Grapevine: The campaign trail

Does the road to Safra square start at the old train station? Aks Arkady Gaidmak.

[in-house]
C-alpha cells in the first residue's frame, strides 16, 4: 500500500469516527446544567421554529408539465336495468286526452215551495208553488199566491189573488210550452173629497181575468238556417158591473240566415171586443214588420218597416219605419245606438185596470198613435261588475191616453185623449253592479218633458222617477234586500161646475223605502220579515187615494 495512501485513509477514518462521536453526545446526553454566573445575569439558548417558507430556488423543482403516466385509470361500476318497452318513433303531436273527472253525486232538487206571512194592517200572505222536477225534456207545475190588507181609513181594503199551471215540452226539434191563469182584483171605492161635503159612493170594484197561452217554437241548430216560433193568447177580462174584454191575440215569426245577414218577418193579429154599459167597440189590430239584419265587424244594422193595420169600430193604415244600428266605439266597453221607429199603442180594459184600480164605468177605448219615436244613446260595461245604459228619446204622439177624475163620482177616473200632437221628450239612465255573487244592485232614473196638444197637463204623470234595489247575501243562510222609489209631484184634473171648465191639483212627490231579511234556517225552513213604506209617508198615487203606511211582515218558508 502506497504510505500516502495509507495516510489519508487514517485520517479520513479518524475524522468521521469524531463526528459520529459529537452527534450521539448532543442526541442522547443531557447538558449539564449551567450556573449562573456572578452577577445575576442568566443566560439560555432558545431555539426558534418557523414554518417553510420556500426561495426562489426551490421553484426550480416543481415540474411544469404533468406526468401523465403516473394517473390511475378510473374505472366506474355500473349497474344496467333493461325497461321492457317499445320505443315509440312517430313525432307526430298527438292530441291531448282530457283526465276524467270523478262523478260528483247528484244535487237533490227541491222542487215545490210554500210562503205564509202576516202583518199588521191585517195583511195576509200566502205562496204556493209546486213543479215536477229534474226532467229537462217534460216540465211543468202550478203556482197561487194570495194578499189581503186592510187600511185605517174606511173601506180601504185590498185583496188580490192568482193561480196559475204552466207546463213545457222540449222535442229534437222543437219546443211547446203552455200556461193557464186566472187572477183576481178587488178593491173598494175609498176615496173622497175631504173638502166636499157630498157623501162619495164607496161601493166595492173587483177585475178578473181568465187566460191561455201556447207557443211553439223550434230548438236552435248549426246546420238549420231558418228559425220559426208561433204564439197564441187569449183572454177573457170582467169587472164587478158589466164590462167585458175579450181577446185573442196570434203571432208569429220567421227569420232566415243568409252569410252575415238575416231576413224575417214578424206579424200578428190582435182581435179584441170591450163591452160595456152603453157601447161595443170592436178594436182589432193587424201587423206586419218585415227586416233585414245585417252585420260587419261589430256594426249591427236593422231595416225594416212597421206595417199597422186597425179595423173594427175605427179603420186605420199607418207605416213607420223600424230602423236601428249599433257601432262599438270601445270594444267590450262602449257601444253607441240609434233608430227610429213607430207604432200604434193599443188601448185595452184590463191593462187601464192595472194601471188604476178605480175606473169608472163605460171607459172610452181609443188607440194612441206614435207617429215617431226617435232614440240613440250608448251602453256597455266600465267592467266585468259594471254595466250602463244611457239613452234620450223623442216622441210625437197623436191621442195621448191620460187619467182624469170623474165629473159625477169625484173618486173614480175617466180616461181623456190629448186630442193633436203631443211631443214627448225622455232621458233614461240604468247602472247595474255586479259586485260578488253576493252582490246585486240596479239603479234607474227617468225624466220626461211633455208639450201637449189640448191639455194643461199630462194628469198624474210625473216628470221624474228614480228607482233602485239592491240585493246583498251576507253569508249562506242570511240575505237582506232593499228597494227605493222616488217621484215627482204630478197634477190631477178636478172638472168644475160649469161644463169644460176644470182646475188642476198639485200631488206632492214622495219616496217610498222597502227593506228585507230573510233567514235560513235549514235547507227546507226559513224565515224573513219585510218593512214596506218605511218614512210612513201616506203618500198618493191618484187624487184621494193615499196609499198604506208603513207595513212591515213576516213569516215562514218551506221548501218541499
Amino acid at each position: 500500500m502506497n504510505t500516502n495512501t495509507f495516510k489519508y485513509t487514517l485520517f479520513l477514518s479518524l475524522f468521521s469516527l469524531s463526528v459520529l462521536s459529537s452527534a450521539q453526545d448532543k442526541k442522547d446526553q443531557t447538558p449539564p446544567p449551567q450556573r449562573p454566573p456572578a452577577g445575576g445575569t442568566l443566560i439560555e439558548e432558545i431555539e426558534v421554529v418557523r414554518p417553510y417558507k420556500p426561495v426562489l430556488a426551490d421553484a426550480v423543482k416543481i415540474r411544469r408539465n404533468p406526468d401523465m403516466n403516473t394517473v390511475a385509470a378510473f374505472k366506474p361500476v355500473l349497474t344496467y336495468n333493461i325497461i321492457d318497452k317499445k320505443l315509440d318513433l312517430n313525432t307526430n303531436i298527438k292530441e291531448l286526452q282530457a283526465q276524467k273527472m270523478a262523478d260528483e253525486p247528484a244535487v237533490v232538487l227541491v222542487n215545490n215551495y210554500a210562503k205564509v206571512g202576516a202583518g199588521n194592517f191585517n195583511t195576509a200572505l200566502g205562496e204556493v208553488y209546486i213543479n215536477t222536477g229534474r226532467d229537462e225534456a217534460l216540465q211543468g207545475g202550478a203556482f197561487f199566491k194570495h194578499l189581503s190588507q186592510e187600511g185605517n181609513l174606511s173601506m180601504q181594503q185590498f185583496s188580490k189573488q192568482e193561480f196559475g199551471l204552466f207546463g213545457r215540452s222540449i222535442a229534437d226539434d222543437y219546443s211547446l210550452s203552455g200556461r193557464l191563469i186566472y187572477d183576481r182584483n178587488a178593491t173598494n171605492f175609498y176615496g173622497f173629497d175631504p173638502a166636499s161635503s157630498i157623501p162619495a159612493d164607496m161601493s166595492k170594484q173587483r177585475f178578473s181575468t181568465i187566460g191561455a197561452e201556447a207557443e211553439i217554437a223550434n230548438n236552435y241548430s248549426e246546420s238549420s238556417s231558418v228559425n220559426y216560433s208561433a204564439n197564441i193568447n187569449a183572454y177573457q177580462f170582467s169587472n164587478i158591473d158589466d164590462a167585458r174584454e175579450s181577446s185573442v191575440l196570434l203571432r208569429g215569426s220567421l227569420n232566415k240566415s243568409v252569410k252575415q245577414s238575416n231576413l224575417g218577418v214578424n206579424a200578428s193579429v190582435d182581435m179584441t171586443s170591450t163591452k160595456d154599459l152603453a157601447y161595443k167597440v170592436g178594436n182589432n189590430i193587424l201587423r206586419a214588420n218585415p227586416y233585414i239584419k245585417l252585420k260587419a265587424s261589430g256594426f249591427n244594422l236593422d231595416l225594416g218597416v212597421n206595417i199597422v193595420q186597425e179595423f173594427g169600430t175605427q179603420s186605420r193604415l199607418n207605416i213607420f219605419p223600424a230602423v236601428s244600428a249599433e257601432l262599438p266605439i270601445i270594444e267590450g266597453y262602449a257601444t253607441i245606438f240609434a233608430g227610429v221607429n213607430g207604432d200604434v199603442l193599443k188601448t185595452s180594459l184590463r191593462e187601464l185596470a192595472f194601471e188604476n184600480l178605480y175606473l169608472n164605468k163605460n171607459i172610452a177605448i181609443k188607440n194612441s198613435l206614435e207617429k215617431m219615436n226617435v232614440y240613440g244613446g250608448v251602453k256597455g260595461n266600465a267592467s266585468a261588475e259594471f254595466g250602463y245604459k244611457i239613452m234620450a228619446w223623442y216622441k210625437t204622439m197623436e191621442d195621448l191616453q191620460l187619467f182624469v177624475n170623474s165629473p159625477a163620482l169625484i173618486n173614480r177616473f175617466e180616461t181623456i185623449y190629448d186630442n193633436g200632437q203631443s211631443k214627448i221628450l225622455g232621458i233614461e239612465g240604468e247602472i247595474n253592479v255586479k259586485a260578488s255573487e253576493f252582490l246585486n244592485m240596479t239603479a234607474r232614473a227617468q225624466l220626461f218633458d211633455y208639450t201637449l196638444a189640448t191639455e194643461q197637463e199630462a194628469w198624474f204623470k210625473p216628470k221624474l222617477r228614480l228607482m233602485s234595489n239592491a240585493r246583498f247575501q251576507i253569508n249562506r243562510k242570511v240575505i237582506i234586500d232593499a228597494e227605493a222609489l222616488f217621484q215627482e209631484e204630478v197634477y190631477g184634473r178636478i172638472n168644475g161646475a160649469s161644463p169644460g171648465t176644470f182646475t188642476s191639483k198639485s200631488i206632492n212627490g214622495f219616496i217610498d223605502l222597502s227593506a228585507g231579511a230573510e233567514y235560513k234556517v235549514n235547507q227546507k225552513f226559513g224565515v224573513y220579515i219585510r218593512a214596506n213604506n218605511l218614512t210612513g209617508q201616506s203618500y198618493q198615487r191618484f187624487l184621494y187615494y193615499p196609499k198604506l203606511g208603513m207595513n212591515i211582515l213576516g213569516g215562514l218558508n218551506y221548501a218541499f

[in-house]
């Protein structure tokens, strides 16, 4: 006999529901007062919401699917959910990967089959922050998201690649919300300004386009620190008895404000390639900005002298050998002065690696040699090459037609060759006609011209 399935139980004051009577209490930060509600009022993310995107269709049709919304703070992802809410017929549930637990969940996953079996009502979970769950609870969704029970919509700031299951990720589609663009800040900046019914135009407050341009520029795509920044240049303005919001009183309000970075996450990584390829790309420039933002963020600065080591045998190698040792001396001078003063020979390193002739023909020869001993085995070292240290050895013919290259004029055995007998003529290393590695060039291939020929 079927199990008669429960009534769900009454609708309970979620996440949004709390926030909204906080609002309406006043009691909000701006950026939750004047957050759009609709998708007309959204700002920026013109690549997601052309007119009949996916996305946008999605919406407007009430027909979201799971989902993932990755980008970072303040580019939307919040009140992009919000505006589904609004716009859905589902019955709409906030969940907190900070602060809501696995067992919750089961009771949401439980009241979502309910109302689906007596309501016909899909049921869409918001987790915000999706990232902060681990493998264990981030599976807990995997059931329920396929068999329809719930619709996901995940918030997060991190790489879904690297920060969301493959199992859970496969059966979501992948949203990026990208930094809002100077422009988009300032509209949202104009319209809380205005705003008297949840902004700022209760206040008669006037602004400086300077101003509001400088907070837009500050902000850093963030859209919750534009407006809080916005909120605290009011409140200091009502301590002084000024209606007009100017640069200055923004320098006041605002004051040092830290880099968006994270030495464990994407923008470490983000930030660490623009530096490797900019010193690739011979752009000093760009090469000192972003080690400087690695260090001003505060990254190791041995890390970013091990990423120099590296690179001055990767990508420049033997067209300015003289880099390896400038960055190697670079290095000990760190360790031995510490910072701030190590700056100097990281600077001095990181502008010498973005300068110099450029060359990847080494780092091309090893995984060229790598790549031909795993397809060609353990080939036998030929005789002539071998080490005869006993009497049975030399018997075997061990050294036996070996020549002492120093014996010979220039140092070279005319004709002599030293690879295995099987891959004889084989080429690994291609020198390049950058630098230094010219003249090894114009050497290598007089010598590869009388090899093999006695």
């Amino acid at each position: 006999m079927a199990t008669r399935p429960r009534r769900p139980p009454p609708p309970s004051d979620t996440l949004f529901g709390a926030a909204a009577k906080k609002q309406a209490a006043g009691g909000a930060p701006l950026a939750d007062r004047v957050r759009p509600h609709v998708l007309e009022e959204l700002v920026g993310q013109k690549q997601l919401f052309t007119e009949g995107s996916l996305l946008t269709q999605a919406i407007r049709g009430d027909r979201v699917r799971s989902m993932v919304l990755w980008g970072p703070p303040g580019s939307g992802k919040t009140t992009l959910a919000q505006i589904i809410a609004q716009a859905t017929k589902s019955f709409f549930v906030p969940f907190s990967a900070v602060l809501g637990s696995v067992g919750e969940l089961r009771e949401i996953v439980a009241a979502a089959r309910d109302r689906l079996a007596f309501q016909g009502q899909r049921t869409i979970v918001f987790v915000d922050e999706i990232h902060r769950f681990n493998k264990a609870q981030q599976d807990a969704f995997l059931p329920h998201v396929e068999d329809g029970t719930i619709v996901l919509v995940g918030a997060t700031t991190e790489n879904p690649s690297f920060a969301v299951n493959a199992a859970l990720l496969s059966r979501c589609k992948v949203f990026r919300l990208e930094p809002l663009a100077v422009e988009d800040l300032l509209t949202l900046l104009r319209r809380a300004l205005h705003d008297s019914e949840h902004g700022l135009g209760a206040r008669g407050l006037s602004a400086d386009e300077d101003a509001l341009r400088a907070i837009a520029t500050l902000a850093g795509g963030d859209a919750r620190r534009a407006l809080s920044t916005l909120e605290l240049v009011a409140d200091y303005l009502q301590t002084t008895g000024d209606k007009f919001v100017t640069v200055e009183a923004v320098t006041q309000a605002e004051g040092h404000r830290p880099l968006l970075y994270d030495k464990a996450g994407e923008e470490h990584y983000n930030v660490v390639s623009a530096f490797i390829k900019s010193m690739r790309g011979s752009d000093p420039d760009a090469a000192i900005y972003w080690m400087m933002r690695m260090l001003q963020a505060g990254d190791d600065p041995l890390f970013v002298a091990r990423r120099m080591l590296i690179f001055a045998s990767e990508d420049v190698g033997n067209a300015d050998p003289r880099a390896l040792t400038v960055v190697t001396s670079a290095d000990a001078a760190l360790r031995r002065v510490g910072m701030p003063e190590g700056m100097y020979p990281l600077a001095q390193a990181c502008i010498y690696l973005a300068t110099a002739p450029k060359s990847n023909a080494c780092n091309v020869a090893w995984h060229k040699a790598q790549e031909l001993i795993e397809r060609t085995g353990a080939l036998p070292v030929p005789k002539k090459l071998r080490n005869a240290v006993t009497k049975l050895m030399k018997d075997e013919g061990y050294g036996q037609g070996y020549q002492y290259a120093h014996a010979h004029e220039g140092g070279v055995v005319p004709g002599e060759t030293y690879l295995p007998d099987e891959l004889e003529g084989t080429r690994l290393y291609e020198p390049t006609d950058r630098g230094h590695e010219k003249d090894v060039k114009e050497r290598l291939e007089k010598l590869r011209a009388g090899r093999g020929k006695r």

ACCORDING TO The Marker, Arkadi Gaydamak has rented premises in Jerusalem's old railway compound to set up his mayoral campaign headquarters. He may discover that it's not the same as owning a soccer club where his refusal or inability to make a speech in Hebrew doesn't bother too many people, just so long as the money machine keeps grinding. The attitudes he encounters may be somewhat different, but now that he has the backing of veteran politician Amir Peretz, of the Left, along with that of Deputy Mayor Yigal Amedi (Likud), who knows - miracles can happen. Aside from that, his beautiful daughter Katya, 26, is on his campaign committee and may be instrumental in persuading a lot of young people to vote for him. ON THE subject of memorializing people who made important contributions, Tzipi Molchov, the most veteran and prolific writer for the Jerusalem weekly Yediot Yerushalayim, has mounted a campaign for the fulfillment of a promise by then-mayor Ehud Olmert to memorialize Ornan Yekutieli, a long-serving member of the Jerusalem city council. The leader of the Meretz party in the municipality and subsequently the head of Jerusalem Now, Yekutieli was known as the secular symbol of Jerusalem. He was also known for his vitriolic rhetoric. Yet despite what he said against them at council meetings, he was friendly with nearly all of his political rivals. Yekutieli was born with a heart defect that was aggravated by his hyperactive personality and his chain smoking. He was only 45 when he died seven years ago.At the time, Olmert wanted to establish a "Hyde Park" in his memory in a section of Gan Sacher. However, the municipal names committee has not approved the renaming. WHEN HE had to close down his premises on Jerusalem's Rehov Aza because he could no longer cope with the bureaucracy of City Hall, Uri Greenspan, the proprietor of Atara, one of the most veteran of Jerusalem coffee shops, said that he would not open up anywhere else because at 60-something he was a little too old for a new business venture. That was a year ago. But when something is in the genes, you can't fight it, and Greenspan, whose father opened the original Atara in 1938, gave in to his natural urge for playing host and recently opened up again - but this time he chose Mevaseret Zion, where the premises are larger and the hassles smaller. JOINING THE Board of Governors of the American Jewish Committee last Saturday night in Jerusalem were billionaire industrialist Stef Wertheimer, Jewish Agency Chairman Zeev Bielski, diplomat, educator, visionary and political figure Lova Eliav, historian Prof. Michael Bar-Zohar and singer Marina Maximillian-Blumin, who all came from the coastal plain to take in the beauty of the capital against the backdrop of the Old City. Wertheimer delivered an address on his favorite subject, the industrial success of Israel and the importance of developing Galilee, after which Maximillian-Blumin gave a performance that had everyone spellbound.